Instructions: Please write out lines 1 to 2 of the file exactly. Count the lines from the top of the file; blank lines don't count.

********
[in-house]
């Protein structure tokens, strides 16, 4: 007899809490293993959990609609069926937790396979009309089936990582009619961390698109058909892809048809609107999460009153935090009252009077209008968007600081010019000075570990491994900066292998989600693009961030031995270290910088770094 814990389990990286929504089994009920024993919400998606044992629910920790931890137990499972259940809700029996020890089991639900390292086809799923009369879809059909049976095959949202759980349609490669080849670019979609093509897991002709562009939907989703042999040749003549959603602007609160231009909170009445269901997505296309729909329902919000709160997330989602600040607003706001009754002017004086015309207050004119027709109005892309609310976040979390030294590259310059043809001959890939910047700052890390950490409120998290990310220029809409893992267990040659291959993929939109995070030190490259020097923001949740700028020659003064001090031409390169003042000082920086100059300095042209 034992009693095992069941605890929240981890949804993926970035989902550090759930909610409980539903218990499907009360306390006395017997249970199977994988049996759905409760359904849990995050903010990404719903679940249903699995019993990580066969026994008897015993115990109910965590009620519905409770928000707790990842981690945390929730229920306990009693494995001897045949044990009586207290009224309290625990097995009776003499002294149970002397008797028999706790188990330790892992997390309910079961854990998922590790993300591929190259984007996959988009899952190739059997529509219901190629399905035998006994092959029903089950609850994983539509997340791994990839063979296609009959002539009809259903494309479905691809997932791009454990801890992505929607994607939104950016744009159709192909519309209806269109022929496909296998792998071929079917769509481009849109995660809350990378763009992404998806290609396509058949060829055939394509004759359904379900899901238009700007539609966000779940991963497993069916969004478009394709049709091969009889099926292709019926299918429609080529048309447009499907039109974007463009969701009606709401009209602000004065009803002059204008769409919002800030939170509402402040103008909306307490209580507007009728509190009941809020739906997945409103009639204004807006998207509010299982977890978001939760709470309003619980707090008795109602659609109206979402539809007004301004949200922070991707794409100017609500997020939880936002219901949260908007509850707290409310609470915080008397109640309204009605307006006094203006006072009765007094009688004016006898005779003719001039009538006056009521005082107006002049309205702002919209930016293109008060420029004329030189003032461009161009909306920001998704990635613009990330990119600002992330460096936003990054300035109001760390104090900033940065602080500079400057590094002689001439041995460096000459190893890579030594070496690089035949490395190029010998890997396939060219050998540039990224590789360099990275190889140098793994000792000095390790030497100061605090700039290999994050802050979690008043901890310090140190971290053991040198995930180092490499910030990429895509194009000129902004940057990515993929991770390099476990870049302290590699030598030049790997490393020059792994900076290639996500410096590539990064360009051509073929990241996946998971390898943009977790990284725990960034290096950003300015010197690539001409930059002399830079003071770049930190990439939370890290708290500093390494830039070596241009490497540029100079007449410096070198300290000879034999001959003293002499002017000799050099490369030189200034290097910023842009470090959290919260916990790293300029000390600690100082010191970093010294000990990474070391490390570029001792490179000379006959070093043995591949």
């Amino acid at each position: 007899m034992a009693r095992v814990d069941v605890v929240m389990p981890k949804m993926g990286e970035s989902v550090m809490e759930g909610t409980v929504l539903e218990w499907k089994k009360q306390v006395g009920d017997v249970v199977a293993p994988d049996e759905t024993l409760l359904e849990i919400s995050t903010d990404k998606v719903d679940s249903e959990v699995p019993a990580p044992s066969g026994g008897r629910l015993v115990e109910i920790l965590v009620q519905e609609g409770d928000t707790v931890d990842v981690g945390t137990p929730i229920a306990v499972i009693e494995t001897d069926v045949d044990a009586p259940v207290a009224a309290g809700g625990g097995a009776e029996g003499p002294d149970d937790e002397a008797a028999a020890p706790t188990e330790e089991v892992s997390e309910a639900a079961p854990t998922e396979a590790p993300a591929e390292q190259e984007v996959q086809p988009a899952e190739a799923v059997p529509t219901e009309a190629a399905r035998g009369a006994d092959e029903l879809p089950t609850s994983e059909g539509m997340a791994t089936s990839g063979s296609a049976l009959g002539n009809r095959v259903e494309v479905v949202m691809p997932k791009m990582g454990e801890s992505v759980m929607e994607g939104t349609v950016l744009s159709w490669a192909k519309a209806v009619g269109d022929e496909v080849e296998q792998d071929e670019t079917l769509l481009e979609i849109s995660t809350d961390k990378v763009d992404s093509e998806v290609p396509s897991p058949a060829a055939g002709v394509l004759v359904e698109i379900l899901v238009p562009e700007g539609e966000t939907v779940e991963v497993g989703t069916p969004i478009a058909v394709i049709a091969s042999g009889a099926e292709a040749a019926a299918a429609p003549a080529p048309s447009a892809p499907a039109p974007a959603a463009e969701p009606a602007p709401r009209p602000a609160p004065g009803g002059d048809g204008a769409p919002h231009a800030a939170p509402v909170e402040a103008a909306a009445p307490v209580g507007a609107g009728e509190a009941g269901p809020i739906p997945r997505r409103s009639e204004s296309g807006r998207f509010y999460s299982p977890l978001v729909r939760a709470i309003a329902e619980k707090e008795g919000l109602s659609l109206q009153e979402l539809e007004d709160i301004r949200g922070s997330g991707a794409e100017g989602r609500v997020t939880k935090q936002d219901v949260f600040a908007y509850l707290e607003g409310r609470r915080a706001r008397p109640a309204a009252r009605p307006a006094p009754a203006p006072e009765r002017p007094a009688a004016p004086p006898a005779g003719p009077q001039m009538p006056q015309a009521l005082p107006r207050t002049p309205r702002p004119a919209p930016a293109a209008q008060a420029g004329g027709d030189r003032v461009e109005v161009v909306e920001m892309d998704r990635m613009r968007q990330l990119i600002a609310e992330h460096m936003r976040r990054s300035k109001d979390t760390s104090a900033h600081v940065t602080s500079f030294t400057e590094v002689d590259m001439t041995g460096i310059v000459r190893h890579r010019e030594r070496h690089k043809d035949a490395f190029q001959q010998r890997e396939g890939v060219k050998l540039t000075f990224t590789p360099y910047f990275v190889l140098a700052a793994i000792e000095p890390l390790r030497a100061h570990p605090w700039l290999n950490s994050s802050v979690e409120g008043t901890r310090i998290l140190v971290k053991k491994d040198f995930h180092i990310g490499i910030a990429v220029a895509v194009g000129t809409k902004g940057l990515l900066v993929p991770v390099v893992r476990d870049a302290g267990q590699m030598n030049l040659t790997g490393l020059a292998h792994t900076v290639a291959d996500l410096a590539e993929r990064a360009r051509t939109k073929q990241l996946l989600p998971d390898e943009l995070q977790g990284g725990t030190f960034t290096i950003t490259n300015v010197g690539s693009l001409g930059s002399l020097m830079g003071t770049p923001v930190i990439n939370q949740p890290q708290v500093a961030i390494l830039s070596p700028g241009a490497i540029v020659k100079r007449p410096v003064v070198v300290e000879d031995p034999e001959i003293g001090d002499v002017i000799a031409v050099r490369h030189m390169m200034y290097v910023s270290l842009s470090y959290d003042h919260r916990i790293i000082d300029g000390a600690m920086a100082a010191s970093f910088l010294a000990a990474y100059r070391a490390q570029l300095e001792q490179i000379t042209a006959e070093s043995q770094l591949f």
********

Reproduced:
[in-house]
């Protein structure tokens, strides 16, 4: 007899809490293993959990609609069926937790396979009309089936990582009619961390698109058909892809048809609107999460009153935090009252009077209008968007600081010019000075570990491994900066292998989600693009961030031995270290910088770094 814990389990990286929504089994009920024993919400998606044992629910920790931890137990499972259940809700029996020890089991639900390292086809799923009369879809059909049976095959949202759980349609490669080849670019979609093509897991002709562009939907989703042999040749003549959603602007609160231009909170009445269901997505296309729909329902919000709160997330989602600040607003706001009754002017004086015309207050004119027709109005892309609310976040979390030294590259310059043809001959890939910047700052890390950490409120998290990310220029809409893992267990040659291959993929939109995070030190490259020097923001949740700028020659003064001090031409390169003042000082920086100059300095042209 034992009693095992069941605890929240981890949804993926970035989902550090759930909610409980539903218990499907009360306390006395017997249970199977994988049996759905409760359904849990995050903010990404719903679940249903699995019993990580066969026994008897015993115990109910965590009620519905409770928000707790990842981690945390929730229920306990009693494995001897045949044990009586207290009224309290625990097995009776003499002294149970002397008797028999706790188990330790892992997390309910079961854990998922590790993300591929190259984007996959988009899952190739059997529509219901190629399905035998006994092959029903089950609850994983539509997340791994990839063979296609009959002539009809259903494309479905691809997932791009454990801890992505929607994607939104950016744009159709192909519309209806269109022929496909296998792998071929079917769509481009849109995660809350990378763009992404998806290609396509058949060829055939394509004759359904379900899901238009700007539609966000779940991963497993069916969004478009394709049709091969009889099926292709019926299918429609080529048309447009499907039109974007463009969701009606709401009209602000004065009803002059204008769409919002800030939170509402402040103008909306307490209580507007009728509190009941809020739906997945409103009639204004807006998207509010299982977890978001939760709470309003619980707090008795109602659609109206979402539809007004301004949200922070991707794409100017609500997020939880936002219901949260908007509850707290409310609470915080008397109640309204009605307006006094203006006072009765007094009688004016006898005779003719001039009538006056009521005082107006002049309205702002919209930016293109008060420029004329030189003032461009161009909306920001998704990635613009990330990119600002992330460096936003990054300035109001760390104090900033940065602080500079400057590094002689001439041995460096000459190893890579030594070496690089035949490395190029010998890997396939060219050998540039990224590789360099990275190889140098793994000792000095390790030497100061605090700039290999994050802050979690008043901890310090140190971290053991040198995930180092490499910030990429895509194009000129902004940057990515993929991770390099476990870049302290590699030598030049790997490393020059792994900076290639996500410096590539990064360009051509073929990241996946998971390898943009977790990284725990960034290096950003300015010197690539001409930059002399830079003071770049930190990439939370890290708290500093390494830039070596241009490497540029100079007449410096070198300290000879034999001959003293002499002017000799050099490369030189200034290097910023842009470090959290919260916990790293300029000390600690100082010191970093010294000990990474070391490390570029001792490179000379006959070093043995591949």